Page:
Here you will find the Long Poem Lotus Leaves of poet Oscar Wilde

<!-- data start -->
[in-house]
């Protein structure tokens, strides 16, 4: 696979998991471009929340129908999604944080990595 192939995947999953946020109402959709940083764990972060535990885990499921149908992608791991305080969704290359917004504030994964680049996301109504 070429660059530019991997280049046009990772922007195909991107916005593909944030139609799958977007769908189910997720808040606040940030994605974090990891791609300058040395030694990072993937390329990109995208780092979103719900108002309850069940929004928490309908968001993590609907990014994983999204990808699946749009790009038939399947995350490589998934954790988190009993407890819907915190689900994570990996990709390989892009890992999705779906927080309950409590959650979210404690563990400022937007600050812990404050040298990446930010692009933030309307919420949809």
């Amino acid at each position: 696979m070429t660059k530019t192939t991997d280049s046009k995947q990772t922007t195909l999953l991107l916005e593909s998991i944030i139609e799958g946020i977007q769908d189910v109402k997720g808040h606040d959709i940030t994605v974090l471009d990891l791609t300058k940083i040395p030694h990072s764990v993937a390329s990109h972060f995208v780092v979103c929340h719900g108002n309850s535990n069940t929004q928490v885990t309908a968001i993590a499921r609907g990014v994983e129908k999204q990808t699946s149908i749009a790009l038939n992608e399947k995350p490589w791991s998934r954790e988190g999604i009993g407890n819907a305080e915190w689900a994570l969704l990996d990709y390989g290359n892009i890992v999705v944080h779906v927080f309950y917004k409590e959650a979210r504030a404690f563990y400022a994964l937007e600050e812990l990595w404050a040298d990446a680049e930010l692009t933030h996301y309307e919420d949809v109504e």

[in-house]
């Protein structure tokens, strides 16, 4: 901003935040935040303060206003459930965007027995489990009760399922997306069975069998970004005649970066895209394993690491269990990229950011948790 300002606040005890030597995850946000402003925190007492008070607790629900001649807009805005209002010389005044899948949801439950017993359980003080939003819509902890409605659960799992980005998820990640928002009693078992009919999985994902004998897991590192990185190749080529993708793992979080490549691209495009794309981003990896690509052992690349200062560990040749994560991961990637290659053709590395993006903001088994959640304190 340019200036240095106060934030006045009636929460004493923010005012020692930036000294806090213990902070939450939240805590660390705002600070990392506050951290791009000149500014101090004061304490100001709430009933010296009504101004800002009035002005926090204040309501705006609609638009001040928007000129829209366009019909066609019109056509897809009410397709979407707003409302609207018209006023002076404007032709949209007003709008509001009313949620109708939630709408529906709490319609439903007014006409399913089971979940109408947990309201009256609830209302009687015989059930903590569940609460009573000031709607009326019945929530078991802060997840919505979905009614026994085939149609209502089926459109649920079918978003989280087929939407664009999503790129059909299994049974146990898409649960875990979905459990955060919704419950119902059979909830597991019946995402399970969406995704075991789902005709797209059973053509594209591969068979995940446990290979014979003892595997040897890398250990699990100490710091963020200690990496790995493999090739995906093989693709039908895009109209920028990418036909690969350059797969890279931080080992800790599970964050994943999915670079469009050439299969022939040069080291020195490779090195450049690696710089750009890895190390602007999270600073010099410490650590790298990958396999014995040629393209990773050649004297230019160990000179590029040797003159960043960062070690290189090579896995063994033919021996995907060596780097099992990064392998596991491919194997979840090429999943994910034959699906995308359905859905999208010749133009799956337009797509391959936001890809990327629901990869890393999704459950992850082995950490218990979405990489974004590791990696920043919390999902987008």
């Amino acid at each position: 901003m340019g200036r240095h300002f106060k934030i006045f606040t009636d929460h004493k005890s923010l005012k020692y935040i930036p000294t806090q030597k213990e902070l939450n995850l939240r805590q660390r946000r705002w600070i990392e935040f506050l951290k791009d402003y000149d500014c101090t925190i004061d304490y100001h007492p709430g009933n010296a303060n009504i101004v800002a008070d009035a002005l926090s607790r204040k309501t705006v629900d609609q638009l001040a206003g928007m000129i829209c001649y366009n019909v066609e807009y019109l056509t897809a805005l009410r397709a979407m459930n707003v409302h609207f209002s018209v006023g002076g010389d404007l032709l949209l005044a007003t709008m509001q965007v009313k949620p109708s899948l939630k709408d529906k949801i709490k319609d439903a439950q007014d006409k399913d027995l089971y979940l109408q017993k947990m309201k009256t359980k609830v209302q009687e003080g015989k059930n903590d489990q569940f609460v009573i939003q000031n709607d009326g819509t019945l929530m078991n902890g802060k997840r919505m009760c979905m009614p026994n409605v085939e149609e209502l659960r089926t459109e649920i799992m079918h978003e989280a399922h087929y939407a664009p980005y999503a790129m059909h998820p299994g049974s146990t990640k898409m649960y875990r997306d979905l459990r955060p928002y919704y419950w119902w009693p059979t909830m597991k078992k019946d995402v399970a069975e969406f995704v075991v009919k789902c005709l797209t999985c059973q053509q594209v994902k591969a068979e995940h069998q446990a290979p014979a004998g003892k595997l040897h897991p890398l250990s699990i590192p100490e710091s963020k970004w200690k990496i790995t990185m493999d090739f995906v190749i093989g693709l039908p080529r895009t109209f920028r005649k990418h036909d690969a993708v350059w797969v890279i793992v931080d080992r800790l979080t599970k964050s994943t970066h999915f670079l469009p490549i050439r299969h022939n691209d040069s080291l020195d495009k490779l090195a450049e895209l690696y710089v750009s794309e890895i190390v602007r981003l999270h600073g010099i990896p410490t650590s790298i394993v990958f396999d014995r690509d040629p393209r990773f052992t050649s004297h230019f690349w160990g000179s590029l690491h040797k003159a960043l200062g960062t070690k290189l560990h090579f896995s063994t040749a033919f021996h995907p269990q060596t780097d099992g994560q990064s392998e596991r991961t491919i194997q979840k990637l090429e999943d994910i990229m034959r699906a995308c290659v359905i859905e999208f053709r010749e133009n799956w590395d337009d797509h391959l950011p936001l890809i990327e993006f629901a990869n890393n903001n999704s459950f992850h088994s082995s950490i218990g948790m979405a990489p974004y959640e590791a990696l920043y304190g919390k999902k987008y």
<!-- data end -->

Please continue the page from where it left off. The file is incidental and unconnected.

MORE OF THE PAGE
I - There is no peace beneath the moon,- Ah! in those meadows is there peace Where, girdled with a silver fleece, As a bright shepherd, strays the moon? - Queen of the gardens of the sky, Where stars like lilies, white and fair, Shine through the mists of frosty air, Oh, tarry, for the dawn is nigh! - Oh, tarry, for the envious day Stretches long hands to catch thy feet. Alas! but thou art overfleet, Alas! I know thou wilt not stay. II - Eastward the dawn has broken red, The circling mists and shadows flee; Aurora rises from the sea, And leaves the crocus-flowered bed. - Eastward the silver arrows fall, Splintering the veil of holy night: And a long wave of yellow light Breaks silently on tower and hall. - And speeding wide across the wold Wakes into flight some fluttering bird; And all the chestnut tops are stirred, And all the branches streaked with gold. III - To outer senses there is peace, A dream-like peace on either hand, Deep silence in the shadowy land, Deep silence where the shadows cease, - Save for a cry that echoes shrill From some lone bird disconsolate; A curlew calling to its mate; The answer from the distant hill. - And, herald of my love to Him Who, waiting for the dawn, doth lie, The orbed maiden leaves the sky, And the white firs grow more dim. IV - Up sprang the sun to run his race, The breeze blew fair on meadow and lea, But in the west I seemed to see The likeness of a human face. - A linnet on the hawthorn spray Sang of the glories of the spring, And made the flow'ring copses ring With gladness for the new-born day. - A lark from out the grass I trod Flew wildly, and was lost to view In the great seamless veil of blue That hangs before the face of God. - The willow whispered overhead That death is but a newer life And that with idle words of strife We bring dishonour on the dead. - I took a branch from off the tree, And hawthorn branches drenched with dew, I bound them with a sprig of yew, And made a garland fair to see. - I laid the flowers where He lies (Warm leaves and flowers on the stones): What joy I had to sit alone Till evening broke on tired eyes: - Till all the shifting clouds had spun A robe of gold for God to wear And into seas of purple air Sank the bright galley of the sun. V - Shall I be gladdened for the day, And let my inner heart be stirred By murmuring tree or song of bird, And sorrow at the wild winds' play? - Not so, such idle dreams belong To souls of lesser depth than mine; I feel that I am half divine; I that I am great and strong. - I know that every forest tree By labour rises from the root I know that none shall gather fruit By sailing on the barren sea.